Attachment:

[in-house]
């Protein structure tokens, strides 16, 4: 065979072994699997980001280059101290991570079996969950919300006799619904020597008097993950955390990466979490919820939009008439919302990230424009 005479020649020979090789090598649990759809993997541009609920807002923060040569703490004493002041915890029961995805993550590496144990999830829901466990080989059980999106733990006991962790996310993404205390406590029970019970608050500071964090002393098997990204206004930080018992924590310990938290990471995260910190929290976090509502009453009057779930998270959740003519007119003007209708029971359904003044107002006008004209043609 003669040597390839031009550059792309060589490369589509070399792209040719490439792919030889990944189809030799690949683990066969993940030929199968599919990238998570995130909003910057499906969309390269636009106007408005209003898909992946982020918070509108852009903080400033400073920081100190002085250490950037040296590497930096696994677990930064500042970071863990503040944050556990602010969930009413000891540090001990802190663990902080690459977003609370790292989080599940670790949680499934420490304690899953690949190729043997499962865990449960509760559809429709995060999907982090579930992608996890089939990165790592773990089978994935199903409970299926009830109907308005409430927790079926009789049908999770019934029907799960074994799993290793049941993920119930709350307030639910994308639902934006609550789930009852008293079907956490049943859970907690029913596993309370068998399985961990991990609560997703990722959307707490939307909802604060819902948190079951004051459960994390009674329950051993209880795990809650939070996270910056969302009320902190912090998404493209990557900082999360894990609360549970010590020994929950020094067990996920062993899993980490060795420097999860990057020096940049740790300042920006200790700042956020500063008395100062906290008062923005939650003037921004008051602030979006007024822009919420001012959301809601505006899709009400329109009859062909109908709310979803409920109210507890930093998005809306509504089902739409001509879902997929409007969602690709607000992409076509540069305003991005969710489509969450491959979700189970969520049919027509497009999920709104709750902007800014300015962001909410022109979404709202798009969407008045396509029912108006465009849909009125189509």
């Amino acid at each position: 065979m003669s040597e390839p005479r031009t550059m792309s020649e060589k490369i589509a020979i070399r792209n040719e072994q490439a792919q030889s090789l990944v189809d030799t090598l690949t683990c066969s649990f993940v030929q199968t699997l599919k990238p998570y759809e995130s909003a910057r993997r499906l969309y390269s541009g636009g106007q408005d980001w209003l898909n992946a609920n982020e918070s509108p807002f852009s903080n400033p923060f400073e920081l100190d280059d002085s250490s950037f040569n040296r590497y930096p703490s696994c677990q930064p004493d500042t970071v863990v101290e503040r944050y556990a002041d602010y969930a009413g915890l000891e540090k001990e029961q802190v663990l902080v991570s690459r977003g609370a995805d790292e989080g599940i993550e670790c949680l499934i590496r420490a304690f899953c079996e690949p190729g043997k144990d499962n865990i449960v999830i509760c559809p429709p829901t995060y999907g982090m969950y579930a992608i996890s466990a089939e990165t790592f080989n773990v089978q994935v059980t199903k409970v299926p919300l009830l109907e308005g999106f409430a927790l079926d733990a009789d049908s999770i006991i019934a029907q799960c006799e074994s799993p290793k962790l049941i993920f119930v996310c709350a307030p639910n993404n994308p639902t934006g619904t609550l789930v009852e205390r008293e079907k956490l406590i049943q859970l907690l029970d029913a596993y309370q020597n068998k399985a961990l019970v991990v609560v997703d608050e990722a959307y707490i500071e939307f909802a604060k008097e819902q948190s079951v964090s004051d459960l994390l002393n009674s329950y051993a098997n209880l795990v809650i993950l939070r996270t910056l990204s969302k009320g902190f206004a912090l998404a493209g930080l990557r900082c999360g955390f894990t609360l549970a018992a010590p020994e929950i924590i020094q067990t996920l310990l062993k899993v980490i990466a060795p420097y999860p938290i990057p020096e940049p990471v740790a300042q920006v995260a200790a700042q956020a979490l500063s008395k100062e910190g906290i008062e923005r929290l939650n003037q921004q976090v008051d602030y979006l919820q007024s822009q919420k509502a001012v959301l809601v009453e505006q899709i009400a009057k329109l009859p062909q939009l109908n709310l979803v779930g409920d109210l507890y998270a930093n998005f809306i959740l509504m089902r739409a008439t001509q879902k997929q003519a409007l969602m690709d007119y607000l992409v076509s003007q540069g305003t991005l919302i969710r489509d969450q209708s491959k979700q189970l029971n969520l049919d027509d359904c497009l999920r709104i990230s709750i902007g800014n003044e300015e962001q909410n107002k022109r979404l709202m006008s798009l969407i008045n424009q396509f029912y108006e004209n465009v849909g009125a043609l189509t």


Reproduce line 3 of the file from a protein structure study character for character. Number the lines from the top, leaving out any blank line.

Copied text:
């Amino acid at each position: 065979m003669s040597e390839p005479r031009t550059m792309s020649e060589k490369i589509a020979i070399r792209n040719e072994q490439a792919q030889s090789l990944v189809d030799t090598l690949t683990c066969s649990f993940v030929q199968t699997l599919k990238p998570y759809e995130s909003a910057r993997r499906l969309y390269s541009g636009g106007q408005d980001w209003l898909n992946a609920n982020e918070s509108p807002f852009s903080n400033p923060f400073e920081l100190d280059d002085s250490s950037f040569n040296r590497y930096p703490s696994c677990q930064p004493d500042t970071v863990v101290e503040r944050y556990a002041d602010y969930a009413g915890l000891e540090k001990e029961q802190v663990l902080v991570s690459r977003g609370a995805d790292e989080g599940i993550e670790c949680l499934i590496r420490a304690f899953c079996e690949p190729g043997k144990d499962n865990i449960v999830i509760c559809p429709p829901t995060y999907g982090m969950y579930a992608i996890s466990a089939e990165t790592f080989n773990v089978q994935v059980t199903k409970v299926p919300l009830l109907e308005g999106f409430a927790l079926d733990a009789d049908s999770i006991i019934a029907q799960c006799e074994s799993p290793k962790l049941i993920f119930v996310c709350a307030p639910n993404n994308p639902t934006g619904t609550l789930v009852e205390r008293e079907k956490l406590i049943q859970l907690l029970d029913a596993y309370q020597n068998k399985a961990l019970v991990v609560v997703d608050e990722a959307y707490i500071e939307f909802a604060k008097e819902q948190s079951v964090s004051d459960l994390l002393n009674s329950y051993a098997n209880l795990v809650i993950l939070r996270t910056l990204s969302k009320g902190f206004a912090l998404a493209g930080l990557r900082c999360g955390f894990t609360l549970a018992a010590p020994e929950i924590i020094q067990t996920l310990l062993k899993v980490i990466a060795p420097y999860p938290i990057p020096e940049p990471v740790a300042q920006v995260a200790a700042q956020a979490l500063s008395k100062e910190g906290i008062e923005r929290l939650n003037q921004q976090v008051d602030y979006l919820q007024s822009q919420k509502a001012v959301l809601v009453e505006q899709i009400a009057k329109l009859p062909q939009l109908n709310l979803v779930g409920d109210l507890y998270a930093n998005f809306i959740l509504m089902r739409a008439t001509q879902k997929q003519a409007l969602m690709d007119y607000l992409v076509s003007q540069g305003t991005l919302i969710r489509d969450q209708s491959k979700q189970l029971n969520l049919d027509d359904c497009l999920r709104i990230s709750i902007g800014n003044e300015e962001q909410n107002k022109r979404l709202m006008s798009l969407i008045n424009q396509f029912y108006e004209n465009v849909g009125a043609l189509t």